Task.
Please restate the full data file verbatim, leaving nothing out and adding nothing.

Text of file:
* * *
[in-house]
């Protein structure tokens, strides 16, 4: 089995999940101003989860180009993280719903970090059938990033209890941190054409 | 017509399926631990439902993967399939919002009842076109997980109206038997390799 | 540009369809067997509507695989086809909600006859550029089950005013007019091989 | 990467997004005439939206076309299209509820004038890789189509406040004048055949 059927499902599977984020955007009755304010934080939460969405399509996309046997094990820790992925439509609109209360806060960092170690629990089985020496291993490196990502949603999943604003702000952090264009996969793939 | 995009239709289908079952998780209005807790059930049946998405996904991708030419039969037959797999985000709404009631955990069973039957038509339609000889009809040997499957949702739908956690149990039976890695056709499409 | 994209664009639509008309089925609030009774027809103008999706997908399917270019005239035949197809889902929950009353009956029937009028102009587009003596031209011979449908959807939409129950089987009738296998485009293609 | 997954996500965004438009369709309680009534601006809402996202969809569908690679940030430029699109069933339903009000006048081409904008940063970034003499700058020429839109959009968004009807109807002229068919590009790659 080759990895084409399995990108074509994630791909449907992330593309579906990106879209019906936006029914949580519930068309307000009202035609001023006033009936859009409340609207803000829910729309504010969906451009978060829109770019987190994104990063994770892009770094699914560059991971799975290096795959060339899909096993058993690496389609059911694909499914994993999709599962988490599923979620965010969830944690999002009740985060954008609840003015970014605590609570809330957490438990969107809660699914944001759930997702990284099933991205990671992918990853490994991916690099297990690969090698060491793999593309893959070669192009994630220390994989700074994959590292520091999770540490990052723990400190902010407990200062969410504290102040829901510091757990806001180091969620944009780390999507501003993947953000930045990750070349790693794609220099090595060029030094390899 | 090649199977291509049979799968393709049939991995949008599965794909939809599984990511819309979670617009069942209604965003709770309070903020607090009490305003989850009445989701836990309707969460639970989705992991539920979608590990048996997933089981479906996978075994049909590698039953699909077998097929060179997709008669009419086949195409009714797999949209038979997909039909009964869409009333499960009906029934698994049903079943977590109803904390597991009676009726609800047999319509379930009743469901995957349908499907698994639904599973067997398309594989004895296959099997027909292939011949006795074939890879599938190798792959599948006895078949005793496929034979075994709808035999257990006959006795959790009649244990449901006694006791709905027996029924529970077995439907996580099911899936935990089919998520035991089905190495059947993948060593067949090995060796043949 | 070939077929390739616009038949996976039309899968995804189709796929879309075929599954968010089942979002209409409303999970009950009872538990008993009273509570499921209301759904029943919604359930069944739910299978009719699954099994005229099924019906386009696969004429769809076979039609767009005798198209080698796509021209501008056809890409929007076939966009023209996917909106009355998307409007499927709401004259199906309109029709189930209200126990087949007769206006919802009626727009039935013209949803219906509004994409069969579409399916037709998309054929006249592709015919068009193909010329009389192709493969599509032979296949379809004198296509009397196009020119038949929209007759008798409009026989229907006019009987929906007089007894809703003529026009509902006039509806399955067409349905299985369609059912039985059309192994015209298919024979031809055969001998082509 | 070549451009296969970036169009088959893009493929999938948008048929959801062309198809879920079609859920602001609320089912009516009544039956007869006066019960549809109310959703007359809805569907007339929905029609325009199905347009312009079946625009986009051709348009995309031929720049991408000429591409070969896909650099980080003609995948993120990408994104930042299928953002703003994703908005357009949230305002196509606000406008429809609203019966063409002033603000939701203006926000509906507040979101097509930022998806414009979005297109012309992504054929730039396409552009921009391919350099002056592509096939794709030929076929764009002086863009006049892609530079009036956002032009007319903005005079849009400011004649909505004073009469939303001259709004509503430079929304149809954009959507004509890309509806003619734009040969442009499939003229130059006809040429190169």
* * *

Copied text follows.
[in-house]
């Protein structure tokens, strides 16, 4: 089995999940101003989860180009993280719903970090059938990033209890941190054409 | 017509399926631990439902993967399939919002009842076109997980109206038997390799 | 540009369809067997509507695989086809909600006859550029089950005013007019091989 | 990467997004005439939206076309299209509820004038890789189509406040004048055949 059927499902599977984020955007009755304010934080939460969405399509996309046997094990820790992925439509609109209360806060960092170690629990089985020496291993490196990502949603999943604003702000952090264009996969793939 | 995009239709289908079952998780209005807790059930049946998405996904991708030419039969037959797999985000709404009631955990069973039957038509339609000889009809040997499957949702739908956690149990039976890695056709499409 | 994209664009639509008309089925609030009774027809103008999706997908399917270019005239035949197809889902929950009353009956029937009028102009587009003596031209011979449908959807939409129950089987009738296998485009293609 | 997954996500965004438009369709309680009534601006809402996202969809569908690679940030430029699109069933339903009000006048081409904008940063970034003499700058020429839109959009968004009807109807002229068919590009790659 080759990895084409399995990108074509994630791909449907992330593309579906990106879209019906936006029914949580519930068309307000009202035609001023006033009936859009409340609207803000829910729309504010969906451009978060829109770019987190994104990063994770892009770094699914560059991971799975290096795959060339899909096993058993690496389609059911694909499914994993999709599962988490599923979620965010969830944690999002009740985060954008609840003015970014605590609570809330957490438990969107809660699914944001759930997702990284099933991205990671992918990853490994991916690099297990690969090698060491793999593309893959070669192009994630220390994989700074994959590292520091999770540490990052723990400190902010407990200062969410504290102040829901510091757990806001180091969620944009780390999507501003993947953000930045990750070349790693794609220099090595060029030094390899 | 090649199977291509049979799968393709049939991995949008599965794909939809599984990511819309979670617009069942209604965003709770309070903020607090009490305003989850009445989701836990309707969460639970989705992991539920979608590990048996997933089981479906996978075994049909590698039953699909077998097929060179997709008669009419086949195409009714797999949209038979997909039909009964869409009333499960009906029934698994049903079943977590109803904390597991009676009726609800047999319509379930009743469901995957349908499907698994639904599973067997398309594989004895296959099997027909292939011949006795074939890879599938190798792959599948006895078949005793496929034979075994709808035999257990006959006795959790009649244990449901006694006791709905027996029924529970077995439907996580099911899936935990089919998520035991089905190495059947993948060593067949090995060796043949 | 070939077929390739616009038949996976039309899968995804189709796929879309075929599954968010089942979002209409409303999970009950009872538990008993009273509570499921209301759904029943919604359930069944739910299978009719699954099994005229099924019906386009696969004429769809076979039609767009005798198209080698796509021209501008056809890409929007076939966009023209996917909106009355998307409007499927709401004259199906309109029709189930209200126990087949007769206006919802009626727009039935013209949803219906509004994409069969579409399916037709998309054929006249592709015919068009193909010329009389192709493969599509032979296949379809004198296509009397196009020119038949929209007759008798409009026989229907006019009987929906007089007894809703003529026009509902006039509806399955067409349905299985369609059912039985059309192994015209298919024979031809055969001998082509 | 070549451009296969970036169009088959893009493929999938948008048929959801062309198809879920079609859920602001609320089912009516009544039956007869006066019960549809109310959703007359809805569907007339929905029609325009199905347009312009079946625009986009051709348009995309031929720049991408000429591409070969896909650099980080003609995948993120990408994104930042299928953002703003994703908005357009949230305002196509606000406008429809609203019966063409002033603000939701203006926000509906507040979101097509930022998806414009979005297109012309992504054929730039396409552009921009391919350099002056592509096939794709030929076929764009002086863009006049892609530079009036956002032009007319903005005079849009400011004649909505004073009469939303001259709004509503430079929304149809954009959507004509890309509806003619734009040969442009499939003229130059006809040429190169």